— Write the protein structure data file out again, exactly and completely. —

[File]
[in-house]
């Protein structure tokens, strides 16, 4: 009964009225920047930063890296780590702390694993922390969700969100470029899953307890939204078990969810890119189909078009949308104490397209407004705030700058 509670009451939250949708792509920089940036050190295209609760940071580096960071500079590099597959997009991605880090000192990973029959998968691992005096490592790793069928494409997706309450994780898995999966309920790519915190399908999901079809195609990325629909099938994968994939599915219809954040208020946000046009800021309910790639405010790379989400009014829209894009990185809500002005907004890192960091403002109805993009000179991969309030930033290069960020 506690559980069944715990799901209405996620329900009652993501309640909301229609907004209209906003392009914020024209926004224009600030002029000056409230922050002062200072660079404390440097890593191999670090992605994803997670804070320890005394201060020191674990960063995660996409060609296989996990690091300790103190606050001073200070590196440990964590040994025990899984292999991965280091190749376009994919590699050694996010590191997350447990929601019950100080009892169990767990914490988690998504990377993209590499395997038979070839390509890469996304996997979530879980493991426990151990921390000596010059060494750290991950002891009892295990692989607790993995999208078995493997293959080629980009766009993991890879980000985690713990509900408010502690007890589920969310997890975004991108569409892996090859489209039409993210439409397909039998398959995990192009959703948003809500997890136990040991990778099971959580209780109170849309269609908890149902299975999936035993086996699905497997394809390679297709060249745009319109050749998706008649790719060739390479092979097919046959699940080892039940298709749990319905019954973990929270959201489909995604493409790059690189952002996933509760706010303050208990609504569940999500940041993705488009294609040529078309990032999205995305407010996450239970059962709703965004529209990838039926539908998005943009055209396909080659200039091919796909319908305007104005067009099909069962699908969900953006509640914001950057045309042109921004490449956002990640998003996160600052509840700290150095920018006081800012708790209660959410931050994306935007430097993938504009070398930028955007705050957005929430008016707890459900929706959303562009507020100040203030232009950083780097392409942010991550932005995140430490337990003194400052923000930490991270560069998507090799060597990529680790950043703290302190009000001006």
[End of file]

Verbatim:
[in-house]
């Protein structure tokens, strides 16, 4: 009964009225920047930063890296780590702390694993922390969700969100470029899953307890939204078990969810890119189909078009949308104490397209407004705030700058 509670009451939250949708792509920089940036050190295209609760940071580096960071500079590099597959997009991605880090000192990973029959998968691992005096490592790793069928494409997706309450994780898995999966309920790519915190399908999901079809195609990325629909099938994968994939599915219809954040208020946000046009800021309910790639405010790379989400009014829209894009990185809500002005907004890192960091403002109805993009000179991969309030930033290069960020 506690559980069944715990799901209405996620329900009652993501309640909301229609907004209209906003392009914020024209926004224009600030002029000056409230922050002062200072660079404390440097890593191999670090992605994803997670804070320890005394201060020191674990960063995660996409060609296989996990690091300790103190606050001073200070590196440990964590040994025990899984292999991965280091190749376009994919590699050694996010590191997350447990929601019950100080009892169990767990914490988690998504990377993209590499395997038979070839390509890469996304996997979530879980493991426990151990921390000596010059060494750290991950002891009892295990692989607790993995999208078995493997293959080629980009766009993991890879980000985690713990509900408010502690007890589920969310997890975004991108569409892996090859489209039409993210439409397909039998398959995990192009959703948003809500997890136990040991990778099971959580209780109170849309269609908890149902299975999936035993086996699905497997394809390679297709060249745009319109050749998706008649790719060739390479092979097919046959699940080892039940298709749990319905019954973990929270959201489909995604493409790059690189952002996933509760706010303050208990609504569940999500940041993705488009294609040529078309990032999205995305407010996450239970059962709703965004529209990838039926539908998005943009055209396909080659200039091919796909319908305007104005067009099909069962699908969900953006509640914001950057045309042109921004490449956002990640998003996160600052509840700290150095920018006081800012708790209660959410931050994306935007430097993938504009070398930028955007705050957005929430008016707890459900929706959303562009507020100040203030232009950083780097392409942010991550932005995140430490337990003194400052923000930490991270560069998507090799060597990529680790950043703290302190009000001006």